May the wandering find places of welcome.
O son of the tears, of the wounds, of the piercings,
May your cross this day be shielding them. (excerpt from Celtic prayer)
St. Hywyn's Church in Aberdaron, on the northwest coast of Wales, is a place for pilgrims. Vicar Jim Cotter said this has been a Christian place of worship on the edge of the sea since the fifth century.
Pilgrims have been coming to this church for centuries, many on their way to Bardsey Island. The winds, tides and currents make the three mile crossing risky, but people came to this place, between one world and another, seeking and searching, on a journey but not knowing what they would find.
Unlike the Romans who built straight roads across this region, having predetermined the direction and the destination, it is better for pilgrims, says Cotter, to hoist their sails and go where the wind blows. "You may not get to where you thought you were going," he says, "But you will most certainly get to where you are supposed to go."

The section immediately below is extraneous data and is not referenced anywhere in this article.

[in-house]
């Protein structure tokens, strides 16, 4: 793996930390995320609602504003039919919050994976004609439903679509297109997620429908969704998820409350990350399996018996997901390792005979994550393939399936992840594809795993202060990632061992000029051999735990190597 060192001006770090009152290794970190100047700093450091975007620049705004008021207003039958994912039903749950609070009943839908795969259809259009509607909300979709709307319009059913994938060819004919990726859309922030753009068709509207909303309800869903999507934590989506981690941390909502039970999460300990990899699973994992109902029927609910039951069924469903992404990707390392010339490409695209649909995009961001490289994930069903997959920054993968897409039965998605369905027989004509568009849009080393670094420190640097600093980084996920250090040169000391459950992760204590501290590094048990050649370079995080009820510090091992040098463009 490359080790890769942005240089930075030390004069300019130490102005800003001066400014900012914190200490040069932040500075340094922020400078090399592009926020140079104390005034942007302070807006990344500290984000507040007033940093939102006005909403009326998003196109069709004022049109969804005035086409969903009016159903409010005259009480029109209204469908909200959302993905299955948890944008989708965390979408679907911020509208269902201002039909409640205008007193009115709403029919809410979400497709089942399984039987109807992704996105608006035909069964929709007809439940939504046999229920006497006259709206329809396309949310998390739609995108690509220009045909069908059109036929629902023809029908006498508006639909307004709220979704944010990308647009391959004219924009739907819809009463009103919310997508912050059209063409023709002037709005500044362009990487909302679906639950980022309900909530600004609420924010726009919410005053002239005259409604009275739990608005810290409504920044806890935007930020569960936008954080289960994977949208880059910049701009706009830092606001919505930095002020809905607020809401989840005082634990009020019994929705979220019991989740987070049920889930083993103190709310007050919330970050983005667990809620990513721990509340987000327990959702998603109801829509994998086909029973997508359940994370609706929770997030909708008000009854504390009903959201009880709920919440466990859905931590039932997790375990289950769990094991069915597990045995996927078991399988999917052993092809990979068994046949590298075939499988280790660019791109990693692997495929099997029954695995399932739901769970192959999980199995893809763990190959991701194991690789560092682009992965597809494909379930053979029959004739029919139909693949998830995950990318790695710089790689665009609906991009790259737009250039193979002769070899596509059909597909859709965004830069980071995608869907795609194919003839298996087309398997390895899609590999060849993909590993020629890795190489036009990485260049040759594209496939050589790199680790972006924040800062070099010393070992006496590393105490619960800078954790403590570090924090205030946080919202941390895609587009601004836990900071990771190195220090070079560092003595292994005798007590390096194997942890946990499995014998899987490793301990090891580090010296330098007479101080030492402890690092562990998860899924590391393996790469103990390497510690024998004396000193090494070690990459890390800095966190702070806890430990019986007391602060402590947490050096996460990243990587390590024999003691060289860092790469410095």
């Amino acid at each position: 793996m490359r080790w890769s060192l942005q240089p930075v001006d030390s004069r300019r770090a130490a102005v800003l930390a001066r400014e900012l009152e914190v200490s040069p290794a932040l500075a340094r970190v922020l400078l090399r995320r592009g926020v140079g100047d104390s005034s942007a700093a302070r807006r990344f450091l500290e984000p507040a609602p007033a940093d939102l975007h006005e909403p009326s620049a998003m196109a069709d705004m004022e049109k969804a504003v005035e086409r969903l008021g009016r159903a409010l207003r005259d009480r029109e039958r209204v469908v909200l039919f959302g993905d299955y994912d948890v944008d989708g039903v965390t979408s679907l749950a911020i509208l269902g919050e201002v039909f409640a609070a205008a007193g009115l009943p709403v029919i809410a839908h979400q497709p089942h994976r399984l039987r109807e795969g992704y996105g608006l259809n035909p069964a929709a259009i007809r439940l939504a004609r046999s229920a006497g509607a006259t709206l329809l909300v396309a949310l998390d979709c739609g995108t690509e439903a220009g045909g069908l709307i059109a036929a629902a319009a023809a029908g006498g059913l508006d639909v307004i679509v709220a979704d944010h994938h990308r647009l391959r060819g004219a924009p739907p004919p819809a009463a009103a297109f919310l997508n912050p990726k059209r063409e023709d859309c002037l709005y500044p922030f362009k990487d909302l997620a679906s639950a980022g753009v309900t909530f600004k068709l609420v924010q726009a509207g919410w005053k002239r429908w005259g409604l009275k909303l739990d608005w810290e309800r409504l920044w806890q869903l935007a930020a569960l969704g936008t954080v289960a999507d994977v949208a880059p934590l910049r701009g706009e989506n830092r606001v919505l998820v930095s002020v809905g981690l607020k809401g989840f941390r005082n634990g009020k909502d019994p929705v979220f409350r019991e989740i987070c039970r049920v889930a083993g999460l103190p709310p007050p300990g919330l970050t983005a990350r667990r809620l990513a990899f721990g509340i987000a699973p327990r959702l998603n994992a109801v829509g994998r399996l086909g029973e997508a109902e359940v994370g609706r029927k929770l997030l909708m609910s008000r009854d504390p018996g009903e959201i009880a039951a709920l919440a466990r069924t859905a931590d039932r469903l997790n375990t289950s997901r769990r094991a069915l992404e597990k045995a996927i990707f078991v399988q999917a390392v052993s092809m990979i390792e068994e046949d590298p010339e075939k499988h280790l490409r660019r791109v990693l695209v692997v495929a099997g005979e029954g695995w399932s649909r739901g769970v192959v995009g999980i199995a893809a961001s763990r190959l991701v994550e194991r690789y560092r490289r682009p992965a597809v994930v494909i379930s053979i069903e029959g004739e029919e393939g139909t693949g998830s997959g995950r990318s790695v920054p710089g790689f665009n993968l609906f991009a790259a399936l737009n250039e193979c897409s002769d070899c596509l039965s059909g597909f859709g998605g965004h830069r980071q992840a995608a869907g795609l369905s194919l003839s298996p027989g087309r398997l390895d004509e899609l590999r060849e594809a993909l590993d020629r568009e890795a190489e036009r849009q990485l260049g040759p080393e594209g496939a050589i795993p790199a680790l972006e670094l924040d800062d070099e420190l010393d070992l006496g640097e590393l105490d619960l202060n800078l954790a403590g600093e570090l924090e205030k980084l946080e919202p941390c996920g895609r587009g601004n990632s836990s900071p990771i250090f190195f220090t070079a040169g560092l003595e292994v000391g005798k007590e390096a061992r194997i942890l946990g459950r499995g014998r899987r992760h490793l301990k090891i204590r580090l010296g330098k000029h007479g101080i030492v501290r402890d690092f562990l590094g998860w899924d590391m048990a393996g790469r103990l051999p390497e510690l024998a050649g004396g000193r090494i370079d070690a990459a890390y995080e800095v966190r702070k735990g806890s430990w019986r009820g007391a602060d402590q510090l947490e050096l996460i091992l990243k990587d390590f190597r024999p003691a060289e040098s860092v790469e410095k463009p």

R.S. Thomas, a well-known Welsh poet, was vicar at St. Hywyn's in the 60s and 70s. Thomas is said to have burnt all his robes on the beach in a great bonfire on the day he retired. Some say he would have like to burn most of his poems as well!
Cotter gave our band of pilgrims a book of Thomas' poems and sent us out to read them in the church's graveyard or along the beach. Later that evening as I walked the beach in the moonlight and again the next morning as I walked through the fog that covered the beach I kept thinking about one of R.S. Thomas' poems that I had read:
Prompt me God,
But not yet. When I speak,
though it be you who speaks
through me, something is lost.
The meaning is in the waiting.
This church is a place of welcome. May I be a person of welcome here and in the days ahead.